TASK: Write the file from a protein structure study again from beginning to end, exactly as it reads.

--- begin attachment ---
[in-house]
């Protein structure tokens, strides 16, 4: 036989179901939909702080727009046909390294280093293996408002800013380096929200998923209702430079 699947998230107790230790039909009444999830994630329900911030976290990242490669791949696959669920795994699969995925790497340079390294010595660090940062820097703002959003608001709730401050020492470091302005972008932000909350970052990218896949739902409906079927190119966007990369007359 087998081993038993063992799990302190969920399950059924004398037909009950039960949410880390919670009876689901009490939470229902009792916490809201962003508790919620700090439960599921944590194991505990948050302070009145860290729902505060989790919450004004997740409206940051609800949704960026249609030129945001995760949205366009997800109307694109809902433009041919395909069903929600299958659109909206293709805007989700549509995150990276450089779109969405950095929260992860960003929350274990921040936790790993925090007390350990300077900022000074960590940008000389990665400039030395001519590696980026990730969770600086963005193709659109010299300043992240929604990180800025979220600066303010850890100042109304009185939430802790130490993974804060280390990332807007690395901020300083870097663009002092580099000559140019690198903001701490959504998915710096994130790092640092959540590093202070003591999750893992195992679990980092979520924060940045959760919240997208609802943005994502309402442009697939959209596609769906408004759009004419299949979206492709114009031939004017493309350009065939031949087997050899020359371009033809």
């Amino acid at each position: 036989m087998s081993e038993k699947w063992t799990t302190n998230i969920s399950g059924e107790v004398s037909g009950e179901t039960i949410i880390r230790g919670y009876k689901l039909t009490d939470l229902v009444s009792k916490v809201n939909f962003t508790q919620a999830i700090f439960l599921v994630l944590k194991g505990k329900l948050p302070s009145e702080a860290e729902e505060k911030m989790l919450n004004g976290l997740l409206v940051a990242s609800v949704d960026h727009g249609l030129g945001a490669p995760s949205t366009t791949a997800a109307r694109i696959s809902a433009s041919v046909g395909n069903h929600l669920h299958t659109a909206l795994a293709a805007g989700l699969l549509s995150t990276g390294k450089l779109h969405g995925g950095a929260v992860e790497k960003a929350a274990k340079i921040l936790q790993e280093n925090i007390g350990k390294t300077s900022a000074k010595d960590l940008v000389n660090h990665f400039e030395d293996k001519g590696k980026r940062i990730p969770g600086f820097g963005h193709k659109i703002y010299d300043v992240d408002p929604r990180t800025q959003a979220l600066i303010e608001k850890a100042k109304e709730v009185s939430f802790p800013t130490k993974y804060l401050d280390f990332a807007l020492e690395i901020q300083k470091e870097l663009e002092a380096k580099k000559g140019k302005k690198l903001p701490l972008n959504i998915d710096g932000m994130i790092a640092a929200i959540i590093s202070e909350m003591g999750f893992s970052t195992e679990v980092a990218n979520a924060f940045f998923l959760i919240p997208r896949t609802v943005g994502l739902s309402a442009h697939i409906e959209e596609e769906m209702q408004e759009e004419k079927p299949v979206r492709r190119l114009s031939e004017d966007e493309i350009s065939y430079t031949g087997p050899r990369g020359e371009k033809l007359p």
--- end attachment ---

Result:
[in-house]
């Protein structure tokens, strides 16, 4: 036989179901939909702080727009046909390294280093293996408002800013380096929200998923209702430079 699947998230107790230790039909009444999830994630329900911030976290990242490669791949696959669920795994699969995925790497340079390294010595660090940062820097703002959003608001709730401050020492470091302005972008932000909350970052990218896949739902409906079927190119966007990369007359 087998081993038993063992799990302190969920399950059924004398037909009950039960949410880390919670009876689901009490939470229902009792916490809201962003508790919620700090439960599921944590194991505990948050302070009145860290729902505060989790919450004004997740409206940051609800949704960026249609030129945001995760949205366009997800109307694109809902433009041919395909069903929600299958659109909206293709805007989700549509995150990276450089779109969405950095929260992860960003929350274990921040936790790993925090007390350990300077900022000074960590940008000389990665400039030395001519590696980026990730969770600086963005193709659109010299300043992240929604990180800025979220600066303010850890100042109304009185939430802790130490993974804060280390990332807007690395901020300083870097663009002092580099000559140019690198903001701490959504998915710096994130790092640092959540590093202070003591999750893992195992679990980092979520924060940045959760919240997208609802943005994502309402442009697939959209596609769906408004759009004419299949979206492709114009031939004017493309350009065939031949087997050899020359371009033809």
């Amino acid at each position: 036989m087998s081993e038993k699947w063992t799990t302190n998230i969920s399950g059924e107790v004398s037909g009950e179901t039960i949410i880390r230790g919670y009876k689901l039909t009490d939470l229902v009444s009792k916490v809201n939909f962003t508790q919620a999830i700090f439960l599921v994630l944590k194991g505990k329900l948050p302070s009145e702080a860290e729902e505060k911030m989790l919450n004004g976290l997740l409206v940051a990242s609800v949704d960026h727009g249609l030129g945001a490669p995760s949205t366009t791949a997800a109307r694109i696959s809902a433009s041919v046909g395909n069903h929600l669920h299958t659109a909206l795994a293709a805007g989700l699969l549509s995150t990276g390294k450089l779109h969405g995925g950095a929260v992860e790497k960003a929350a274990k340079i921040l936790q790993e280093n925090i007390g350990k390294t300077s900022a000074k010595d960590l940008v000389n660090h990665f400039e030395d293996k001519g590696k980026r940062i990730p969770g600086f820097g963005h193709k659109i703002y010299d300043v992240d408002p929604r990180t800025q959003a979220l600066i303010e608001k850890a100042k109304e709730v009185s939430f802790p800013t130490k993974y804060l401050d280390f990332a807007l020492e690395i901020q300083k470091e870097l663009e002092a380096k580099k000559g140019k302005k690198l903001p701490l972008n959504i998915d710096g932000m994130i790092a640092a929200i959540i590093s202070e909350m003591g999750f893992s970052t195992e679990v980092a990218n979520a924060f940045f998923l959760i919240p997208r896949t609802v943005g994502l739902s309402a442009h697939i409906e959209e596609e769906m209702q408004e759009e004419k079927p299949v979206r492709r190119l114009s031939e004017d966007e493309i350009s065939y430079t031949g087997p050899r990369g020359e371009k033809l007359p």